Jessica Dolcourt is a passionate content strategist and veteran leader of CNET coverage. As Senior Director of Content Operations, she leads a number of teams, including Thought Leadership, Speed Desk and How-To. Her CNET career began in 2006, testing desktop and mobile software for Download.com and CNET, including the first iPhone and Android apps and operating systems. She continued to review, report on and write a wide range of commentary and analysis on all things phones, with an emphasis on iPhone and Samsung. Jessica was one of the first people in the world to test, review and report on foldable phones and 5G wireless speeds.
Jessica led CNET's How-To section for tips and FAQs in 2019, guiding coverage of topics ranging from personal finance to phones and home. She holds an MA with Distinction from the University of Warwick (UK).
ExpertiseContent strategy, team leadership, audience engagement, iPhone, Samsung, Android, iOS, tips and FAQs.
Using the world's first phone with a fingerprint scanner built into the display was as awesome as I hoped it would be.
There's no home button breaking up your screen space, and no fumbling for a reader on the phone's back. I simply pressed my index finger on the phone screen in the place where the home button would be. The screen registered my digit, then spun up a spiderweb of blue light in a pattern that instantly brings computer circuits to mind. I was in.
Such a simple, elegant harbinger of things to come: a home button that appears only when you need it and then gets out of the way. I would bet several Bitcoins that in-display fingerprint sensors become one of 2018's biggest phone trends, starting with high-end devices like the rumored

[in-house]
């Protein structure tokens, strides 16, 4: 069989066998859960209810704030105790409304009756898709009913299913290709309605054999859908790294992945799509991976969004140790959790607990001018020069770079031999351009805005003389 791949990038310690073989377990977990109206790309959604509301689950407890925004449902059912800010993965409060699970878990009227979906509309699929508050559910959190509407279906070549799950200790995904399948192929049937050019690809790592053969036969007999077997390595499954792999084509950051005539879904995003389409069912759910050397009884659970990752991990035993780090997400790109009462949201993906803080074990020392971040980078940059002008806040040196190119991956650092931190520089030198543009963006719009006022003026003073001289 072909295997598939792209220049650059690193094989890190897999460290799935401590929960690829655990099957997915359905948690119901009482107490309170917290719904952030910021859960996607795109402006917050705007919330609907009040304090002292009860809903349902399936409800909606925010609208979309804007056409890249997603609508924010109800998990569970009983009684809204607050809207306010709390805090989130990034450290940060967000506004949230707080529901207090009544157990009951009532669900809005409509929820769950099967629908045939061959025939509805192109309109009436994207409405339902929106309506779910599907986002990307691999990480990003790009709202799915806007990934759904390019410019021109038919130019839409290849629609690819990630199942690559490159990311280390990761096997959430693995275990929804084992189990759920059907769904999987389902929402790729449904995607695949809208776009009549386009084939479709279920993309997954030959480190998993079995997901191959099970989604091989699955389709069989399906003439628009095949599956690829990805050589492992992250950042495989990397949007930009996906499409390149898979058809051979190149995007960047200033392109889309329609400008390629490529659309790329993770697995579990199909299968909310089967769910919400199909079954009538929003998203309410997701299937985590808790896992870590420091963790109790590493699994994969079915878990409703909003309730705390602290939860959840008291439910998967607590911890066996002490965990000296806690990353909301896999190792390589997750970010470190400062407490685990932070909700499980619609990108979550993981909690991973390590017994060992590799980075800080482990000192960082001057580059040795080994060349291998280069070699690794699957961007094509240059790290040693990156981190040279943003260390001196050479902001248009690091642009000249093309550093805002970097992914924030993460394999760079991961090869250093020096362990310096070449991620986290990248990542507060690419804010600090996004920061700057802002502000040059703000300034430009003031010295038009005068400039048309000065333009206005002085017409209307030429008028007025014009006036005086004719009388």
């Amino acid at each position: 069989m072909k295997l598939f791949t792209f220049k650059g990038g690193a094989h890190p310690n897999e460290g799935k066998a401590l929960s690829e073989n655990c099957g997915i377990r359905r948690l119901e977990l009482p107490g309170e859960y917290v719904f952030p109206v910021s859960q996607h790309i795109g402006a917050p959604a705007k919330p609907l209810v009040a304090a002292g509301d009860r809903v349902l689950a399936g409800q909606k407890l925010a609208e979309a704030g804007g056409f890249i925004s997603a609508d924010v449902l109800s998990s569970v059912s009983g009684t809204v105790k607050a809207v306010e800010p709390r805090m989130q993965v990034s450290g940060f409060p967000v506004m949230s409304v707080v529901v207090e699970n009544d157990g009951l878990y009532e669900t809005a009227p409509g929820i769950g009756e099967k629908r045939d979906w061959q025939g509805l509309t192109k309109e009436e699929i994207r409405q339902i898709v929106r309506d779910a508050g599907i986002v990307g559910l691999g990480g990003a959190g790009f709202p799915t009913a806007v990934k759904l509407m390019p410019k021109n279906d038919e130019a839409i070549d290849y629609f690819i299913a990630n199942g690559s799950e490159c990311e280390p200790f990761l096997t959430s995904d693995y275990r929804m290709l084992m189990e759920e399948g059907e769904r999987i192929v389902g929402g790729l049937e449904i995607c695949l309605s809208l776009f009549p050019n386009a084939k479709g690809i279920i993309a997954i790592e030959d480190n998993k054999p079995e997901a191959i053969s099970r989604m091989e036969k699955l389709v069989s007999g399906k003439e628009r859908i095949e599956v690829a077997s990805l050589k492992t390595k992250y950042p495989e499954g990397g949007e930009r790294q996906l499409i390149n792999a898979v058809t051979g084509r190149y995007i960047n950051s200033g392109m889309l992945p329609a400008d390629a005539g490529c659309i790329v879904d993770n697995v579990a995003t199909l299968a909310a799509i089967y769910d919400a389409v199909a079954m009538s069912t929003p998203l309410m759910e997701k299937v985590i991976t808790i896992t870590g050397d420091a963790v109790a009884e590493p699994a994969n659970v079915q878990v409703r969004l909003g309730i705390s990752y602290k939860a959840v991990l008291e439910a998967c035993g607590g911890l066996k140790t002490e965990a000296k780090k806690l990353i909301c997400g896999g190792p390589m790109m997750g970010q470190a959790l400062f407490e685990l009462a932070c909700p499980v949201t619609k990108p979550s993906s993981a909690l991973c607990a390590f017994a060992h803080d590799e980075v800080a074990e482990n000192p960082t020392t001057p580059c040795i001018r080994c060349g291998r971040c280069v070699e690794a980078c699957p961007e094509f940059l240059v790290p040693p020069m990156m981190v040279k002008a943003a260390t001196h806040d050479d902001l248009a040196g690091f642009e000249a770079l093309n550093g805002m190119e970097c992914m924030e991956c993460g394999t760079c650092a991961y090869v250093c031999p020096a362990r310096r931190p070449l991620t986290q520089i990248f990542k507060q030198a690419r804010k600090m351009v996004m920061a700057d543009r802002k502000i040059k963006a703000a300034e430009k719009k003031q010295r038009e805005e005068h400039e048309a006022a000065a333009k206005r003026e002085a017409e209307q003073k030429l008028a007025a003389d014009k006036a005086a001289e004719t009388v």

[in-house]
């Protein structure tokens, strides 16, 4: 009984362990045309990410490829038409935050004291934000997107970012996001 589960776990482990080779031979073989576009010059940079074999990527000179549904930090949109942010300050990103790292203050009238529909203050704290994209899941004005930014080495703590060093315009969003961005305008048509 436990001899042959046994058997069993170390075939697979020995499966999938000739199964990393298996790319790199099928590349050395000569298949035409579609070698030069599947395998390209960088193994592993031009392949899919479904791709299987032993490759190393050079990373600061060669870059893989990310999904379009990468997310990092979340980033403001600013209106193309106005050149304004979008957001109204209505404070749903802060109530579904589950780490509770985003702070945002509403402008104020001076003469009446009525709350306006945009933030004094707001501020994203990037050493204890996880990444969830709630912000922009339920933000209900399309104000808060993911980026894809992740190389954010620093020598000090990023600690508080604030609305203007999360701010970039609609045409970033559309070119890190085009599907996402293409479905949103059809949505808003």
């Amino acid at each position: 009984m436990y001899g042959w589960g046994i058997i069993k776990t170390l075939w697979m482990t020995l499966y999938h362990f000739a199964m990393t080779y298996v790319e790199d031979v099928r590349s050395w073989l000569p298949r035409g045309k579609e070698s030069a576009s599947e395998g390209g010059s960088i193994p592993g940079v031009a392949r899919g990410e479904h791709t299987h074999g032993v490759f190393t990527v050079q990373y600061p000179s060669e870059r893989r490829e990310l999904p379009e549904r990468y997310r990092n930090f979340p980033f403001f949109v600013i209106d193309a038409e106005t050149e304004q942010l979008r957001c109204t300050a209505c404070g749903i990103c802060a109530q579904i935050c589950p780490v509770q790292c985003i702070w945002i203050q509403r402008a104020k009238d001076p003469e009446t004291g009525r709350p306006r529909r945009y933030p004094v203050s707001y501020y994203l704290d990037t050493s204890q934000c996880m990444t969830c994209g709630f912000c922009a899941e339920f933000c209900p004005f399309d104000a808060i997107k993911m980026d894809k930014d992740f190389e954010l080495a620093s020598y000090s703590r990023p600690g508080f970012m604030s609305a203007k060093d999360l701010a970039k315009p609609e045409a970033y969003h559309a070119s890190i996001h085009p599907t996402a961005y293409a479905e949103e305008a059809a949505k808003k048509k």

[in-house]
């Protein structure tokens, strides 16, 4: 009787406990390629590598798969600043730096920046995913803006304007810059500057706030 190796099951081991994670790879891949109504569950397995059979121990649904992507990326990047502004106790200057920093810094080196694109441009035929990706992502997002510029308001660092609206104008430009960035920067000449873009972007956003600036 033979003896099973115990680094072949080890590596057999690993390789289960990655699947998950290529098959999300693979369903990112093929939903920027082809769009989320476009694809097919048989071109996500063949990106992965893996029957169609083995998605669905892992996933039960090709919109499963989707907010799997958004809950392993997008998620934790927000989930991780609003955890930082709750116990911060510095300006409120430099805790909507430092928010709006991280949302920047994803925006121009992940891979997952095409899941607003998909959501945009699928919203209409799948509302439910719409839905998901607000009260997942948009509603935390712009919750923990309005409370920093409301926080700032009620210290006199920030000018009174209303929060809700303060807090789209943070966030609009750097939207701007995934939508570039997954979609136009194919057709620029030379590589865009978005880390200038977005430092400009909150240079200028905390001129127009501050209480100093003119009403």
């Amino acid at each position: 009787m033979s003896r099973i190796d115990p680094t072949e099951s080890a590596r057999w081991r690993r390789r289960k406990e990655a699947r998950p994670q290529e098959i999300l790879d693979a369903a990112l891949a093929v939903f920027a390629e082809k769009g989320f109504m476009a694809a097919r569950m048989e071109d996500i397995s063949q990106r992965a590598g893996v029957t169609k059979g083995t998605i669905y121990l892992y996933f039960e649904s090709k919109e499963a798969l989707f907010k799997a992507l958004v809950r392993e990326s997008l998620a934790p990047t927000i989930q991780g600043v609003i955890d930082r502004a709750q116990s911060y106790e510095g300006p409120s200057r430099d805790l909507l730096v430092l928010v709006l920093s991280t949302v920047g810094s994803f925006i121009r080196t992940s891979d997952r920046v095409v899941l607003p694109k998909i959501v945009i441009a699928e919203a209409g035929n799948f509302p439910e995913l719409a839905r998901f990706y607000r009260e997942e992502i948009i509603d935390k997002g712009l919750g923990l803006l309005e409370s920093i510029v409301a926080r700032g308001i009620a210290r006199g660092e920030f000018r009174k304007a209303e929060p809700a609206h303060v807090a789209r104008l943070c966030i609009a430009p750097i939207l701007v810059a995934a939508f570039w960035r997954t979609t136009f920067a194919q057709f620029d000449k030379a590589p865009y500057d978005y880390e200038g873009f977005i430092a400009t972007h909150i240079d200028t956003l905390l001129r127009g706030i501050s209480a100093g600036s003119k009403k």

Samsung Galaxy S9
But the phone I held in my hands was not the Galaxy S9, which doesn't exist yet. It's a pre-production model by Chinese phonemaker Vivo, and it's still without an official name, price and sale date.
For phone enthusiasts, the real news is that this technology -- which was rumored for the
and beyond, and also for the
-- isn't just a bunch of hot air. It's real, and it works.
How in-display fingerprint readers work
In fact, the fingerprint sensor -- made by sensor company Synaptics -- lives beneath the 6-inch OLED display. That's the "screen" you're actually looking at beneath the cover glass. You can see it in our photos here.
When your fingertip hits the target, the sensor array turns on the display to light your finger, and only your finger. The image of your print makes its way to an optical image sensor beneath the display.
It's then run through an AI processor that's trained to recognize 300 different characteristics of your digit, like how close the ridges of your fingers are. It's a different kind of technology than what most readers use in today's phones.
Synaptics, which demoed the Vivo phone in a crowded booth at the back of an interminable hallway, says that the fingerprint reader won't suck up much more battery by illuminating your finger, promising that its power management is equal to industry standards.